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World J Surg Oncol. 2014 Aug 2;12:246. doi: 10.1186/1477-7819-12-246.

Hepatocellular carcinoma: clinicopathological profile and challenges of management in a resource-limited setting.

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Department of Surgery, Catholic University of Health and Allied Sciences- Bugando, Bugando, P,O, Box 1464, Mwanza, Tanzania.



Hepatocellular carcinoma is one of the most common cancers worldwide and its incidence is reported to be increasing in resource-limited countries. There is a paucity of published data regarding hepatocellular carcinoma in Tanzania, and the study area in particular. This study describes the clinicopathological profile of hepatocellular carcinoma in our local setting and highlights the challenging problems in the management of this disease.


This was a retrospective study of histopathologically confirmed cases of hepatocellular carcinoma seen at Bugando Medical Center between March 2009 and February 2013.


A total of 142 patients (M: F = 2.2: 1) were studied representing 4.6% of all malignancies. The median age of patients was 45 years. Hepatitis B virus infection (66.2%) and heavy alcohol consumption (60.6%) were the most frequently identified risk factors for hepatocellular carcinoma. The majority of patients (88.0%) presented late with advanced stages. HBsAg was positive in 66.2% of the patients and Hepatitis C Virus antibody in 16.9%. Thirteen (9.2%) patients tested positive for HIV infection. Most patients (52.8%) had both right and left lobe involvement. The trabecular pattern (47.9%) was the most frequent histopathological type. None of patients had curative therapy because of the advanced nature of the disease. Coagulopathy (45.7%) was the most common complications. The overall mortality rate was 46.5% and it was significantly associated with comorbidity, HIV positivity, CD4+ count <200 cells/μl, high histological grade, advanced stage of the tumor, presence of distant metastases at the time of diagnosis, and associated complications (P < 0.001). The overall median duration of hospital stay was 14 days. The majority of patients (71.1%) were lost to follow-up at the end of the follow-up period.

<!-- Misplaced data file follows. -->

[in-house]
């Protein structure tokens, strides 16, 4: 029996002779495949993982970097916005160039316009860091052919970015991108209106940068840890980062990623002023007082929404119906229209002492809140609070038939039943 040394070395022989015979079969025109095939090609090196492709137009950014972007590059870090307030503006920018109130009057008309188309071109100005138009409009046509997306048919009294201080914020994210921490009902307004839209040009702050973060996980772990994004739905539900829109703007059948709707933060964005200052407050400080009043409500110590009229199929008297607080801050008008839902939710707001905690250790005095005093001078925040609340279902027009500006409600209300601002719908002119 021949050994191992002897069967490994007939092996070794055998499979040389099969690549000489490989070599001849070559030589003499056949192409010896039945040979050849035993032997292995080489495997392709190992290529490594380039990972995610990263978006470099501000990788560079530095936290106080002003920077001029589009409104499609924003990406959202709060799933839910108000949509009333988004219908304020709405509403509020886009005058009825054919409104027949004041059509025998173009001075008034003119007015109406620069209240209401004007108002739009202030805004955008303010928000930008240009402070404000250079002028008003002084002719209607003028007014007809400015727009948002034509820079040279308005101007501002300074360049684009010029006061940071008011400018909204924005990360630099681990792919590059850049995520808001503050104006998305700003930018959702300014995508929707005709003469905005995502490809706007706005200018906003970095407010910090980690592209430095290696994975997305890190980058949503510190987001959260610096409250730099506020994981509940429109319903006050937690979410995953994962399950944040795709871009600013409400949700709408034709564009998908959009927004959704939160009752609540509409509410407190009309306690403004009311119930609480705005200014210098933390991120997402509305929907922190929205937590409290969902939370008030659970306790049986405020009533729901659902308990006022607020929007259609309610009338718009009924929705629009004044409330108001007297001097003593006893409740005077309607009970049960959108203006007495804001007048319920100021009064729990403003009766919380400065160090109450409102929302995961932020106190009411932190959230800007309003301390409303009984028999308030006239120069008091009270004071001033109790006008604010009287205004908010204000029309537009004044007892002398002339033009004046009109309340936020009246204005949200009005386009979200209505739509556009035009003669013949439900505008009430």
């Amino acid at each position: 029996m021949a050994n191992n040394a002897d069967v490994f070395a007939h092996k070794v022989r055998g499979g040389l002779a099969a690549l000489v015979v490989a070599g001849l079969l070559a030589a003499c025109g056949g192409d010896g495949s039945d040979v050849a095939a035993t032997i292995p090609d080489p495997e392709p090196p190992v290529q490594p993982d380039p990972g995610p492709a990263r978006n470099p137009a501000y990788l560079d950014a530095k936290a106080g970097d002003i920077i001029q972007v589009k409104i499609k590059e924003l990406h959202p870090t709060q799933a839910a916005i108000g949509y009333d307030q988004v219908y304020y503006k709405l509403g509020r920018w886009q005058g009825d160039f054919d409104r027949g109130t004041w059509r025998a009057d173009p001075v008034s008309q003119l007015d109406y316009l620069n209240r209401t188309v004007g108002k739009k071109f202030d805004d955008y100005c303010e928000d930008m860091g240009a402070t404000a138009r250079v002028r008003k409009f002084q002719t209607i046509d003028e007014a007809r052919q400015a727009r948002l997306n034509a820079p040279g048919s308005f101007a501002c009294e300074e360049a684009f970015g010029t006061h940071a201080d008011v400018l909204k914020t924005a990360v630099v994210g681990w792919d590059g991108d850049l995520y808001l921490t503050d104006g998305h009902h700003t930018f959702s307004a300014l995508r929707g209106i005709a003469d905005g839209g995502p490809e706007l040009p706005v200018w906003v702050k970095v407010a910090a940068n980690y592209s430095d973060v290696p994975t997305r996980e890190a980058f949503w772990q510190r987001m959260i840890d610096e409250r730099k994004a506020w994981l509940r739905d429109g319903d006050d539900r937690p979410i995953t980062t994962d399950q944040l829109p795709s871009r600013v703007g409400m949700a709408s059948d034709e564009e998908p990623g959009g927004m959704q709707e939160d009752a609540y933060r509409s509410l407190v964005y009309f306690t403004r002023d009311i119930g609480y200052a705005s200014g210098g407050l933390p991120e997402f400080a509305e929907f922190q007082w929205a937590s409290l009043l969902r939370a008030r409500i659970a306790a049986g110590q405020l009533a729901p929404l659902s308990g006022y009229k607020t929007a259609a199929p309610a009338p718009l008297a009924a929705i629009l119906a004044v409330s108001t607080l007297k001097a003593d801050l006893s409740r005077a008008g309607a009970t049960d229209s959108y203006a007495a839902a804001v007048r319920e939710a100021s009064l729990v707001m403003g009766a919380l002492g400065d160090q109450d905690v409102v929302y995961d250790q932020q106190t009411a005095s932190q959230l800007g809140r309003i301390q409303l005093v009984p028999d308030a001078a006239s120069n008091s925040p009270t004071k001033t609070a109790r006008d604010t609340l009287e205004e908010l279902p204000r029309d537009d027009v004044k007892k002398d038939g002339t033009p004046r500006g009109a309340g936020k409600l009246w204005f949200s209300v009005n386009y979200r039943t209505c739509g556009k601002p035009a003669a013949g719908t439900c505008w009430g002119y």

Hepatocellular carcinoma patients in this region are relatively young at diagnosis and the majority of them present late with an advanced stage and high rate of distant metastasis. Lack of awareness of the disease, poor accessibility to healthcare facilities, and lack of screening programs in this region may contribute to advanced disease at the time of diagnosis. There is a need for early detection, adequate treatment, and proper follow-up to improve treatment outcome.

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